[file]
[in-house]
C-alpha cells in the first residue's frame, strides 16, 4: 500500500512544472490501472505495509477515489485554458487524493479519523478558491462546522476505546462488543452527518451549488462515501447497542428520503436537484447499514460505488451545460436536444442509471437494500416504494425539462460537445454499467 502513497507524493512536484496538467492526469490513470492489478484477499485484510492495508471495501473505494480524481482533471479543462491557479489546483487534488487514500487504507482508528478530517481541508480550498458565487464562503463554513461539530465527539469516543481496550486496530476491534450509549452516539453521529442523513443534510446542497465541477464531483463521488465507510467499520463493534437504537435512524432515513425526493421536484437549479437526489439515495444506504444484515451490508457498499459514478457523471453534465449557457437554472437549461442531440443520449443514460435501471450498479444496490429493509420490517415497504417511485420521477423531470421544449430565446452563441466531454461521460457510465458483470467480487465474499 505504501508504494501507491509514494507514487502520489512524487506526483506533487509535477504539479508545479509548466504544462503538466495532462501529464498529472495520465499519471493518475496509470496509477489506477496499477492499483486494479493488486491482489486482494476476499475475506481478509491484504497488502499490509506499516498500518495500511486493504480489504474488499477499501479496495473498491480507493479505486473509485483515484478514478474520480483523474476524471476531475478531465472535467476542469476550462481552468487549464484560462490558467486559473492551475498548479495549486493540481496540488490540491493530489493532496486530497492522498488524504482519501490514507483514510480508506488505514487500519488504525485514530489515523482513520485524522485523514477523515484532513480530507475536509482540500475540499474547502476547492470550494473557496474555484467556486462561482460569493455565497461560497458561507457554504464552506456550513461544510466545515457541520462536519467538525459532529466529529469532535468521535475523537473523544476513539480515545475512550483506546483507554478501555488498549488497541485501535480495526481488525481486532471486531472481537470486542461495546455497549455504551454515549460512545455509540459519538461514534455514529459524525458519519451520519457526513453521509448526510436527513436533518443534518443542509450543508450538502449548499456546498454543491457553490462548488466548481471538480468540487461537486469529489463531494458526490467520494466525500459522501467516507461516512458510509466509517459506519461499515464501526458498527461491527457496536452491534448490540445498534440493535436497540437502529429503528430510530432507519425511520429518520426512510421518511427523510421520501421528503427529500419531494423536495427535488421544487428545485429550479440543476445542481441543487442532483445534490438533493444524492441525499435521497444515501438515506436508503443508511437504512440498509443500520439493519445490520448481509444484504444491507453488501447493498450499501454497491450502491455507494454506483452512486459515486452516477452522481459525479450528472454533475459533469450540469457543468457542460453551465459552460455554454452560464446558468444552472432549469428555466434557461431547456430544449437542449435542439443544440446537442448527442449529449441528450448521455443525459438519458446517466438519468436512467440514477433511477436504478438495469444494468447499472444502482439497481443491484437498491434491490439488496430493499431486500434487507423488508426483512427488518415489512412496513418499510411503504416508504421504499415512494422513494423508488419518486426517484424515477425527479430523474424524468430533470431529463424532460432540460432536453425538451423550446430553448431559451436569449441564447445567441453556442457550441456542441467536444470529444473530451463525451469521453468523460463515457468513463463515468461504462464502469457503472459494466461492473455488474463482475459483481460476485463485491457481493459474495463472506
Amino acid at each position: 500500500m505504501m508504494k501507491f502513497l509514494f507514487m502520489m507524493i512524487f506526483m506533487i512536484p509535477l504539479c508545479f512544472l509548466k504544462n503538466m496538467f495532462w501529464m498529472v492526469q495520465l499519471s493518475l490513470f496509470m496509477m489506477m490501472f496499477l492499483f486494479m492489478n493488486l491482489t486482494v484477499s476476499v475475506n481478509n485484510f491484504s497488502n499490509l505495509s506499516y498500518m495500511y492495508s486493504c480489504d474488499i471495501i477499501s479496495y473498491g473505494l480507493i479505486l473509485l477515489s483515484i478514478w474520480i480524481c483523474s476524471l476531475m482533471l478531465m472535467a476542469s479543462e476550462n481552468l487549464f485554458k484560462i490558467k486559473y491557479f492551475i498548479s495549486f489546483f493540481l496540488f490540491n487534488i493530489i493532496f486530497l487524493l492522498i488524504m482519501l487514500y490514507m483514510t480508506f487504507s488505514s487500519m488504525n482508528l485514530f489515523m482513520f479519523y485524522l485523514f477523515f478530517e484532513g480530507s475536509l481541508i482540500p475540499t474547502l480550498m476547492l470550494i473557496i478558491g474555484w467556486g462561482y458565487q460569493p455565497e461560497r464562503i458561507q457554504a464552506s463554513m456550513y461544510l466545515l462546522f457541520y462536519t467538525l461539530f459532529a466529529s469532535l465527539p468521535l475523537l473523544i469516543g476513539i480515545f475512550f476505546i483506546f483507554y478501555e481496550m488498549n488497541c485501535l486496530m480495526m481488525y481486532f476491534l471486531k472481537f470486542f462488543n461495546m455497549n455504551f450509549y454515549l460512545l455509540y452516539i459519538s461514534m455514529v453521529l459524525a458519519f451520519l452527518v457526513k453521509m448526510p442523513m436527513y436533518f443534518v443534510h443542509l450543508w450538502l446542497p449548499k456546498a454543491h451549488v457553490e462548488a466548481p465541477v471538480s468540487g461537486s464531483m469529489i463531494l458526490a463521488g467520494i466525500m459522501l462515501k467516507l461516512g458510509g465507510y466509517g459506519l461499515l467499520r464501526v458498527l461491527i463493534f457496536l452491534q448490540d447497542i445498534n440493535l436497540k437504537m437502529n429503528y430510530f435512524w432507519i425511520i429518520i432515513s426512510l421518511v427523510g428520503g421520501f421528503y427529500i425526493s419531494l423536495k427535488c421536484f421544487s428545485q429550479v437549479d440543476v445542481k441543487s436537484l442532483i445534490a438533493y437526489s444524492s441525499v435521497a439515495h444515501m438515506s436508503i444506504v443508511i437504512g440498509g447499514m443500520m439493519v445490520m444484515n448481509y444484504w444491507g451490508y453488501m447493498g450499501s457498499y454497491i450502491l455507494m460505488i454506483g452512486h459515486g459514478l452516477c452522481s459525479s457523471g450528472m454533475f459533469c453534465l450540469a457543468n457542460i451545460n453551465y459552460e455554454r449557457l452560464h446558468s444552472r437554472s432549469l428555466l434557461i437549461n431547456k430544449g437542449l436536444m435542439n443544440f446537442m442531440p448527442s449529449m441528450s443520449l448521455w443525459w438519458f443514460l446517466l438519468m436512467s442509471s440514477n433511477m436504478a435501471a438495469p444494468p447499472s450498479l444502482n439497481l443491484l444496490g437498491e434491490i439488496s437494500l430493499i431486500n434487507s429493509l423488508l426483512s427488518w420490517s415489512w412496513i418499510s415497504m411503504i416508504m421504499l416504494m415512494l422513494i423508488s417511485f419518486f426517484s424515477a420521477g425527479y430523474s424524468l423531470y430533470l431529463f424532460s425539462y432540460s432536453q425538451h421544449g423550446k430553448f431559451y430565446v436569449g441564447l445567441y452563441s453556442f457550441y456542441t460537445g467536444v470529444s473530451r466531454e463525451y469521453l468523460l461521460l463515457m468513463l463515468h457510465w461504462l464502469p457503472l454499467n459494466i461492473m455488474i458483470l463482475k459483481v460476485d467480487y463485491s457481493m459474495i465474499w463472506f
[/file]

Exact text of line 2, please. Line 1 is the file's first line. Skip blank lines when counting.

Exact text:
C-alpha cells in the first residue's frame, strides 16, 4: 500500500512544472490501472505495509477515489485554458487524493479519523478558491462546522476505546462488543452527518451549488462515501447497542428520503436537484447499514460505488451545460436536444442509471437494500416504494425539462460537445454499467 502513497507524493512536484496538467492526469490513470492489478484477499485484510492495508471495501473505494480524481482533471479543462491557479489546483487534488487514500487504507482508528478530517481541508480550498458565487464562503463554513461539530465527539469516543481496550486496530476491534450509549452516539453521529442523513443534510446542497465541477464531483463521488465507510467499520463493534437504537435512524432515513425526493421536484437549479437526489439515495444506504444484515451490508457498499459514478457523471453534465449557457437554472437549461442531440443520449443514460435501471450498479444496490429493509420490517415497504417511485420521477423531470421544449430565446452563441466531454461521460457510465458483470467480487465474499 505504501508504494501507491509514494507514487502520489512524487506526483506533487509535477504539479508545479509548466504544462503538466495532462501529464498529472495520465499519471493518475496509470496509477489506477496499477492499483486494479493488486491482489486482494476476499475475506481478509491484504497488502499490509506499516498500518495500511486493504480489504474488499477499501479496495473498491480507493479505486473509485483515484478514478474520480483523474476524471476531475478531465472535467476542469476550462481552468487549464484560462490558467486559473492551475498548479495549486493540481496540488490540491493530489493532496486530497492522498488524504482519501490514507483514510480508506488505514487500519488504525485514530489515523482513520485524522485523514477523515484532513480530507475536509482540500475540499474547502476547492470550494473557496474555484467556486462561482460569493455565497461560497458561507457554504464552506456550513461544510466545515457541520462536519467538525459532529466529529469532535468521535475523537473523544476513539480515545475512550483506546483507554478501555488498549488497541485501535480495526481488525481486532471486531472481537470486542461495546455497549455504551454515549460512545455509540459519538461514534455514529459524525458519519451520519457526513453521509448526510436527513436533518443534518443542509450543508450538502449548499456546498454543491457553490462548488466548481471538480468540487461537486469529489463531494458526490467520494466525500459522501467516507461516512458510509466509517459506519461499515464501526458498527461491527457496536452491534448490540445498534440493535436497540437502529429503528430510530432507519425511520429518520426512510421518511427523510421520501421528503427529500419531494423536495427535488421544487428545485429550479440543476445542481441543487442532483445534490438533493444524492441525499435521497444515501438515506436508503443508511437504512440498509443500520439493519445490520448481509444484504444491507453488501447493498450499501454497491450502491455507494454506483452512486459515486452516477452522481459525479450528472454533475459533469450540469457543468457542460453551465459552460455554454452560464446558468444552472432549469428555466434557461431547456430544449437542449435542439443544440446537442448527442449529449441528450448521455443525459438519458446517466438519468436512467440514477433511477436504478438495469444494468447499472444502482439497481443491484437498491434491490439488496430493499431486500434487507423488508426483512427488518415489512412496513418499510411503504416508504421504499415512494422513494423508488419518486426517484424515477425527479430523474424524468430533470431529463424532460432540460432536453425538451423550446430553448431559451436569449441564447445567441453556442457550441456542441467536444470529444473530451463525451469521453468523460463515457468513463463515468461504462464502469457503472459494466461492473455488474463482475459483481460476485463485491457481493459474495463472506